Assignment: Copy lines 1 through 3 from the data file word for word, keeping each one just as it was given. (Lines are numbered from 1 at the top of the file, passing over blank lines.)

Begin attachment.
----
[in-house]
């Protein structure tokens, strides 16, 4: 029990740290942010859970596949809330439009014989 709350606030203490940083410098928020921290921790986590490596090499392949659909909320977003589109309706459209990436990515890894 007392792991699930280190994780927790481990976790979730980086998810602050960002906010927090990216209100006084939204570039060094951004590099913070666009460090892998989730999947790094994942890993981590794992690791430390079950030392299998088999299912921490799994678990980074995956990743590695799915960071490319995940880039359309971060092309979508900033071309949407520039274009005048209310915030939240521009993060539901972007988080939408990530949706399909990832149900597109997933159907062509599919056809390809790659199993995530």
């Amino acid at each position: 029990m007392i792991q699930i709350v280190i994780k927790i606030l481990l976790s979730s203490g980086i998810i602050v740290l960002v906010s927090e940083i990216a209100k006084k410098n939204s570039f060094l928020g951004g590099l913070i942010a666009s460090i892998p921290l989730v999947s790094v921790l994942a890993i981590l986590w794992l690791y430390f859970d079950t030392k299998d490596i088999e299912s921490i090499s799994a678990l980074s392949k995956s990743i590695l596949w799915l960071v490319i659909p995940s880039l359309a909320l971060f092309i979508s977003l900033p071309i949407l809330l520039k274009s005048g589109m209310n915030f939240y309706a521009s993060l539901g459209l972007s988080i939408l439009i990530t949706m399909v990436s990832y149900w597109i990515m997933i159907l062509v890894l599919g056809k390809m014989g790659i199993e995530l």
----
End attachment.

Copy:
[in-house]
């Protein structure tokens, strides 16, 4: 029990740290942010859970596949809330439009014989 709350606030203490940083410098928020921290921790986590490596090499392949659909909320977003589109309706459209990436990515890894 007392792991699930280190994780927790481990976790979730980086998810602050960002906010927090990216209100006084939204570039060094951004590099913070666009460090892998989730999947790094994942890993981590794992690791430390079950030392299998088999299912921490799994678990980074995956990743590695799915960071490319995940880039359309971060092309979508900033071309949407520039274009005048209310915030939240521009993060539901972007988080939408990530949706399909990832149900597109997933159907062509599919056809390809790659199993995530």
């Amino acid at each position: 029990m007392i792991q699930i709350v280190i994780k927790i606030l481990l976790s979730s203490g980086i998810i602050v740290l960002v906010s927090e940083i990216a209100k006084k410098n939204s570039f060094l928020g951004g590099l913070i942010a666009s460090i892998p921290l989730v999947s790094v921790l994942a890993i981590l986590w794992l690791y430390f859970d079950t030392k299998d490596i088999e299912s921490i090499s799994a678990l980074s392949k995956s990743i590695l596949w799915l960071v490319i659909p995940s880039l359309a909320l971060f092309i979508s977003l900033p071309i949407l809330l520039k274009s005048g589109m209310n915030f939240y309706a521009s993060l539901g459209l972007s988080i939408l439009i990530t949706m399909v990436s990832y149900w597109i990515m997933i159907l062509v890894l599919g056809k390809m014989g790659i199993e995530l």